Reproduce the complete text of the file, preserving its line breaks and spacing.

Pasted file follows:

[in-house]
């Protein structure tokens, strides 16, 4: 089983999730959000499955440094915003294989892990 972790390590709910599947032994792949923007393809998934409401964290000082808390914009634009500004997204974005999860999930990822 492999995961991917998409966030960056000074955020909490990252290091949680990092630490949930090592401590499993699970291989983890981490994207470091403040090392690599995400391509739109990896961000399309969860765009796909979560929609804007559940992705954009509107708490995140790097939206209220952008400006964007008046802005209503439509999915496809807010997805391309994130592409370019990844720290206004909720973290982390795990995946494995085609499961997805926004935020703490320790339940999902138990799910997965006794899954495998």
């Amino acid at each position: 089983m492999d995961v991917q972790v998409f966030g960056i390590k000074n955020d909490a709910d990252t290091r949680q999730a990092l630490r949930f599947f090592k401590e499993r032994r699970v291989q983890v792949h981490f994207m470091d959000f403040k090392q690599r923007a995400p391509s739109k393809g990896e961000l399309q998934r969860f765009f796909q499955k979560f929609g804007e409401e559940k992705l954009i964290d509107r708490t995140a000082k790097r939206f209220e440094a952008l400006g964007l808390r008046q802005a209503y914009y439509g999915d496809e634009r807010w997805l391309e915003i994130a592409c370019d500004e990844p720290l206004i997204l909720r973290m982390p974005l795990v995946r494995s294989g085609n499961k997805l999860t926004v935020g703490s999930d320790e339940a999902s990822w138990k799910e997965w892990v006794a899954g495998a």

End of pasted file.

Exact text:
[in-house]
């Protein structure tokens, strides 16, 4: 089983999730959000499955440094915003294989892990 972790390590709910599947032994792949923007393809998934409401964290000082808390914009634009500004997204974005999860999930990822 492999995961991917998409966030960056000074955020909490990252290091949680990092630490949930090592401590499993699970291989983890981490994207470091403040090392690599995400391509739109990896961000399309969860765009796909979560929609804007559940992705954009509107708490995140790097939206209220952008400006964007008046802005209503439509999915496809807010997805391309994130592409370019990844720290206004909720973290982390795990995946494995085609499961997805926004935020703490320790339940999902138990799910997965006794899954495998």
């Amino acid at each position: 089983m492999d995961v991917q972790v998409f966030g960056i390590k000074n955020d909490a709910d990252t290091r949680q999730a990092l630490r949930f599947f090592k401590e499993r032994r699970v291989q983890v792949h981490f994207m470091d959000f403040k090392q690599r923007a995400p391509s739109k393809g990896e961000l399309q998934r969860f765009f796909q499955k979560f929609g804007e409401e559940k992705l954009i964290d509107r708490t995140a000082k790097r939206f209220e440094a952008l400006g964007l808390r008046q802005a209503y914009y439509g999915d496809e634009r807010w997805l391309e915003i994130a592409c370019d500004e990844p720290l206004i997204l909720r973290m982390p974005l795990v995946r494995s294989g085609n499961k997805l999860t926004v935020g703490s999930d320790e339940a999902s990822w138990k799910e997965w892990v006794a899954g495998a």